Graves, Jesse Dickens
3 May 1819–19 Sept. 1884
Jesse Dickens Graves, physician and artist, was born in Granville County, the son of Henry Lewis Graves and his wife, Mary Brown Dickens. He was a student at The University of North Carolina in 1837–38, but soon determined to study art in France. On 11 Feb. 1839 he sailed for Paris. His first few days there, he later recalled, almost "cured" him of a desire to study under French artists. Help came in an unusual way, however. Sitting by an open window one day, he saw a tame dove pitch on the ledge. He picked up the bird and tied a note in English around its neck explaining who he was and the difficulty he was having with the language. A knock at his door soon afterwards announced the presence of the dove's owner. A charming English woman spoke to young Graves first in French and then in English. She then taught him enough French to enable him to begin making his way around the city, and his old ambition returned. He was soon engrossed in the study of art and music. After more than seven and a half years in Paris, Graves sailed for home on 2 Sept. 1846. Among his possessions were a number of musical instruments and a large quantity of artist's supplies and equipment, to say nothing of the works he had produced during his stay. In the North Atlantic the ship encountered heavy seas, and much of his equipment was either washed overboard or thrown over purposely to lighten the ship. Some of the surviving examples of his art were damaged by water.
When the ship docked in New York, Graves, then a mature man of twenty-seven, was so distressed at his loss that he decided to remain in the city and study medicine. In due time he returned to North Carolina where his parents were then living in Moore County. Dr. Graves began to practice medicine in the Union Church community, about five miles east of Carthage, the county seat, on the Salem to Cross Creek plank road. In a few years he moved to Moffitt's Mill in adjoining Randolph County. There, on 25 Mar. 1854, he married Mary E. Foust whose cousin, Dr. Julius Foust, later was president of the State Normal and Industrial School for Girls in Greensboro (now the University of North Carolina at Greensboro). Several times during the Civil War Graves attempted to join the army, but his services at home were deemed too great for him to be accepted.
About 1930 one of Graves's sons gave The University of North Carolina a number of his father's medical books together with a large self-portrait painted when Graves was a young artist, in 1848. It now hangs in the North Carolina Collection of the university library. An oil painting of Graves's hands, which he also did as a young man, is in the possession of descendants. In the 1950s a granddaughter gave the North Carolina Collection examples of some of the stone engravings that Graves had done in Paris depicting children with whom he had made friends during his stay there.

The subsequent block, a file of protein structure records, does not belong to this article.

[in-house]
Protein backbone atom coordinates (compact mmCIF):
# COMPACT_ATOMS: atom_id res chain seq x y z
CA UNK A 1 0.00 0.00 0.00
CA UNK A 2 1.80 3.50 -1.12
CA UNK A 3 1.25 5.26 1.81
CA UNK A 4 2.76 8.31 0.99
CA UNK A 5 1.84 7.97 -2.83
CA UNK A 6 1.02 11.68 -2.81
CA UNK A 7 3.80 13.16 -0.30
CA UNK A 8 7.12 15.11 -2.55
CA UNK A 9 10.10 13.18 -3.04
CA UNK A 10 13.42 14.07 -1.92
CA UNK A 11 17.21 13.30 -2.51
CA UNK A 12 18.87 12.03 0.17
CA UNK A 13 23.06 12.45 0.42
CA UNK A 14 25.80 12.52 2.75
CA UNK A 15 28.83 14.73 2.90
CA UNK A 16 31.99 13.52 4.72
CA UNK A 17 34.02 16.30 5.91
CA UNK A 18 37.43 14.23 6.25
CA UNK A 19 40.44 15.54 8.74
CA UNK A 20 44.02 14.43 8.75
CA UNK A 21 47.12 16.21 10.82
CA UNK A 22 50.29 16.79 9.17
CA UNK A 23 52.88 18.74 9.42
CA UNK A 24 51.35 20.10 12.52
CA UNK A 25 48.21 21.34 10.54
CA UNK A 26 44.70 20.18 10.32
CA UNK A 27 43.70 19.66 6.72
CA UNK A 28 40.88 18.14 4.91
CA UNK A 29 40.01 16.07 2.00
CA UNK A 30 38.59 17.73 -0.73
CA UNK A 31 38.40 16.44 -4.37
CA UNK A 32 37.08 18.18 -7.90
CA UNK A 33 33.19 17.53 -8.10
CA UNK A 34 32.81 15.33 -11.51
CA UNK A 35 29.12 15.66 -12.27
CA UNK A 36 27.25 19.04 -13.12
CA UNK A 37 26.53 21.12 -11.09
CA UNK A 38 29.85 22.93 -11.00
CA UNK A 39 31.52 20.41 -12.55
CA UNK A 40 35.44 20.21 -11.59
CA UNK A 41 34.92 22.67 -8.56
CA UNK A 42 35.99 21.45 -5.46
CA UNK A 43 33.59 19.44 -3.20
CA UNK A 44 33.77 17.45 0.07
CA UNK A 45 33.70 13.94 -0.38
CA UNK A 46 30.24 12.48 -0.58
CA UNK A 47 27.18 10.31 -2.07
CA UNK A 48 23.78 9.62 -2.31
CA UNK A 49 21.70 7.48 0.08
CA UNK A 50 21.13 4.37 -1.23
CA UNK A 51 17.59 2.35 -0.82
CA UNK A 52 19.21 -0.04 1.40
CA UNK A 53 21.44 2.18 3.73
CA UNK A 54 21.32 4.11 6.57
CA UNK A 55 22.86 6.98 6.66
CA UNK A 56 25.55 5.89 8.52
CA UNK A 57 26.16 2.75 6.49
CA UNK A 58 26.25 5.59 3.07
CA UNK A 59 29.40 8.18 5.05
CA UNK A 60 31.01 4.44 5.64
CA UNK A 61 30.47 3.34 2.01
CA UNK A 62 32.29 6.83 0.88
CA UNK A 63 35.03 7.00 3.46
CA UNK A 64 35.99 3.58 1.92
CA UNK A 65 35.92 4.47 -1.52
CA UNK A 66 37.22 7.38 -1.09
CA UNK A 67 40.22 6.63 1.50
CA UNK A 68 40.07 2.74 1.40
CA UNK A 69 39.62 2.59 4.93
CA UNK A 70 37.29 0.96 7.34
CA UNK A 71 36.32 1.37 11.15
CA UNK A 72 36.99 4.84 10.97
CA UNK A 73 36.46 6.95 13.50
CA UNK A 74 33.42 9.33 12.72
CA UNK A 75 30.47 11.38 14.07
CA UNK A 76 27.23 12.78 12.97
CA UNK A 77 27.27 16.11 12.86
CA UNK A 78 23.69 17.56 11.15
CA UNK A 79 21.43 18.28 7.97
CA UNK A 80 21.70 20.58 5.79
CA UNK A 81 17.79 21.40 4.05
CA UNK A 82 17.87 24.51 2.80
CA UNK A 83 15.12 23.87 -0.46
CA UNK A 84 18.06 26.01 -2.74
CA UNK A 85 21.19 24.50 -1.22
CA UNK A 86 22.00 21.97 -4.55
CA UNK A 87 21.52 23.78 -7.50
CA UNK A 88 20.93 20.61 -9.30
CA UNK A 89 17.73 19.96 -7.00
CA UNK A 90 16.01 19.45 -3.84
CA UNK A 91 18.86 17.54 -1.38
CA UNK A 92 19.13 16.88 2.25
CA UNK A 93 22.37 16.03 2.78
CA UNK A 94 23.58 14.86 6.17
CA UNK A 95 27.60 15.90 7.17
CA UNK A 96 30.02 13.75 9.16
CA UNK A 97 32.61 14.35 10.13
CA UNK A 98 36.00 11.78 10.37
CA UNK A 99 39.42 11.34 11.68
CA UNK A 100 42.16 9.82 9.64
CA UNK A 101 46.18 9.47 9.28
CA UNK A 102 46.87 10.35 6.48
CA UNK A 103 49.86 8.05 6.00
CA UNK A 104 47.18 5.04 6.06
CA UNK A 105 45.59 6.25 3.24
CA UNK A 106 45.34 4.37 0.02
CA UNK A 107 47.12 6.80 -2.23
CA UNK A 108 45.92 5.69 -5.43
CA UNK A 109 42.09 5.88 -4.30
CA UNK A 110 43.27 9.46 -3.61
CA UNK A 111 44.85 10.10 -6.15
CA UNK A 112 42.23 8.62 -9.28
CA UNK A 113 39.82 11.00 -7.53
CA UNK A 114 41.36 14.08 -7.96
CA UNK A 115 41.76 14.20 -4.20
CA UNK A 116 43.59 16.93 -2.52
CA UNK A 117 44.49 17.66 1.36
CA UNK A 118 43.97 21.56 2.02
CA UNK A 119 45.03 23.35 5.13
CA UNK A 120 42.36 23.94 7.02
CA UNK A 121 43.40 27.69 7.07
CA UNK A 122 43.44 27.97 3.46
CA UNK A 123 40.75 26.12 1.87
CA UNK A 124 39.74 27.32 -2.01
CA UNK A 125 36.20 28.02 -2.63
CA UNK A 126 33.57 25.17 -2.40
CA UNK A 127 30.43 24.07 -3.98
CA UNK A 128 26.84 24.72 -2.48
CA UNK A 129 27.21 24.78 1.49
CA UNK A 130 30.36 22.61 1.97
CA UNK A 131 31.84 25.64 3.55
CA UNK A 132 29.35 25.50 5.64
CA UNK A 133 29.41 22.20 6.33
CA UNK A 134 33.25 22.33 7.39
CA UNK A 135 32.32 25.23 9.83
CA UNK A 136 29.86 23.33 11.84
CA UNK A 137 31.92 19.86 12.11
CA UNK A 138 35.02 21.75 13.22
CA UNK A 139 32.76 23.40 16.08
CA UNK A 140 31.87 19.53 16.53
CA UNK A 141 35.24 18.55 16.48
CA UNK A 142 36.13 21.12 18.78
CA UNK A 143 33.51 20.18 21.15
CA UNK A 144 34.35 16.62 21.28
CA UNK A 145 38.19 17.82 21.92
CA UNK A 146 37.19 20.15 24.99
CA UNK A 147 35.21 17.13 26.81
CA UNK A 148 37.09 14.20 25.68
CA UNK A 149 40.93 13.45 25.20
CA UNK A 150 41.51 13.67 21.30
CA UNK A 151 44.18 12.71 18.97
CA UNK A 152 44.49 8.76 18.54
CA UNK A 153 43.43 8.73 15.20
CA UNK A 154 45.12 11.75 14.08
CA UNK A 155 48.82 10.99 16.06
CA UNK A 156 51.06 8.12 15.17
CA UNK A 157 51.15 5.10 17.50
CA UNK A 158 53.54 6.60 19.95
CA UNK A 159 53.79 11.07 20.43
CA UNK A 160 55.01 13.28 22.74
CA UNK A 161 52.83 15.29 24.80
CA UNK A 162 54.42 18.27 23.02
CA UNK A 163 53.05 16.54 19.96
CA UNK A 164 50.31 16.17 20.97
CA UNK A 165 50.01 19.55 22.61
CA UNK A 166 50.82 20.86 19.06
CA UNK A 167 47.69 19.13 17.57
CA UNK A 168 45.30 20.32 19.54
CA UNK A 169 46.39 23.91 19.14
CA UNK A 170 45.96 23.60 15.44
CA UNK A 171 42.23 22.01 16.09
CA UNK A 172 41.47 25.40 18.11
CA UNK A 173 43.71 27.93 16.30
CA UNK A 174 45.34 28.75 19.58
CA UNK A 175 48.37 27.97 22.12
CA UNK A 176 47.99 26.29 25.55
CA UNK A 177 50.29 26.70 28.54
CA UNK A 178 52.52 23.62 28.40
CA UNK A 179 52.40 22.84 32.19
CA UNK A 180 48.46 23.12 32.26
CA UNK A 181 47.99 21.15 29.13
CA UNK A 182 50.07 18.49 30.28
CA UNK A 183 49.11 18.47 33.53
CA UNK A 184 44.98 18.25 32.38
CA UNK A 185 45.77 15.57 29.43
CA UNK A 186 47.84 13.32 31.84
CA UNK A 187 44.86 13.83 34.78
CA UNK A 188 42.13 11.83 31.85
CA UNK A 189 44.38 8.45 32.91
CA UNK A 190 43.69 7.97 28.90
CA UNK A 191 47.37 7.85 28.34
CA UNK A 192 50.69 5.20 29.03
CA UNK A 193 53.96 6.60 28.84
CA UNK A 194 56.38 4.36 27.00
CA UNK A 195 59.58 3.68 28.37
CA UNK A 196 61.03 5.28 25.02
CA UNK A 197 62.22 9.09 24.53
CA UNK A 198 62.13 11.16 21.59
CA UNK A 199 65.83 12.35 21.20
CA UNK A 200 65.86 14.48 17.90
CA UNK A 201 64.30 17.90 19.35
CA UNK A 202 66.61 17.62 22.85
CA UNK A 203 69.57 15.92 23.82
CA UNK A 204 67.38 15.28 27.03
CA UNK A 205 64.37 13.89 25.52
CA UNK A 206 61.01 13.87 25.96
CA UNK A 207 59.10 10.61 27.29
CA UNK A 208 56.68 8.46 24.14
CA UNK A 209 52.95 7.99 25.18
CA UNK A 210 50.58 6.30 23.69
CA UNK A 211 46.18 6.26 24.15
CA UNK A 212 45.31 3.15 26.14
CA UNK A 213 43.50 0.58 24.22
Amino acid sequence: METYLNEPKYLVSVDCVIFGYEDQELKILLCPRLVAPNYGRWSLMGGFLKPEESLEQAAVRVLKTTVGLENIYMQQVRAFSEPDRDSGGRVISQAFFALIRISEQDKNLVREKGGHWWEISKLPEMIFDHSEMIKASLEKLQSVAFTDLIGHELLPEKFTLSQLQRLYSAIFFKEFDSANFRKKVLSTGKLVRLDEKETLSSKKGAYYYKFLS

Ashboro Courier-Tribune, 18 Dec. 1958.
Daniel L. Grant, Alumni History of the University of North Carolina (1924).
Graves family records (in possession of Mrs. Jessie G. Shoffner, Greensboro).
Raleigh News and Observer, 24 Apr. 1960.
Powell, William Stevens. The first state university: a pictorial history of the University of North Carolina. University of North Carolina Press, 1992. 57. http://books.google.com/books?id=NESfAAAAMAAJ&q=%22Jesse+d.+Graves%22&dq=%22Jesse+d.+Graves%22&hl=en&sa=X&ei=FfMqU43bIpOekQe964CoCg&ved=0CEkQ6AEwBA
Nealia Pickens and Jesse Graves Papers, 1854-1868 (collection no. 00599-z). The Southern Historical Collection. Louis Round Wilson Special Collections Library. University of North Carolina at Chapel Hill. http://www2.lib.unc.edu/mss/inv/p/Pickens,Nealia_and_Jesse_Graves.html (accessed March 20, 2014).
Graves Newsletter, Volumes 1-3. Graves Family Association, 1969. http://books.google.com/books?id=wDNPAAAAMAAJ&q=%22Jesse+dickens+Graves%22&dq=%22Jesse+dickens+Graves%22&hl=en&sa=X&ei=RvMqU5ibL8TpkAeEjIHwBA&ved=0CCoQ6AEwAA&printsec=frontcover#v=onepage&q&f=false (accessed March 20, 2014).
Walker, Harriette Hammer. "He Gave Up Art For Medicine: A Storm at Sea, During Which He Lost Much of His Valued Treasure, Changed the Career of Dr. J. D. Graves, Native North Carolinian." The Greensboro Daily News. November 30, 1930.
Graves, Jesse D., 1845. "Self-portrait." North Carolina Portrait Index, 1700-1860. Chapel Hill: UNC Press. p. 98. (Digital page 112). http://digital.ncdcr.gov/cdm/ref/collection/p249901coll37/id/24246. Accessed 10/14/2014.
1 January 1986 | Powell, William S.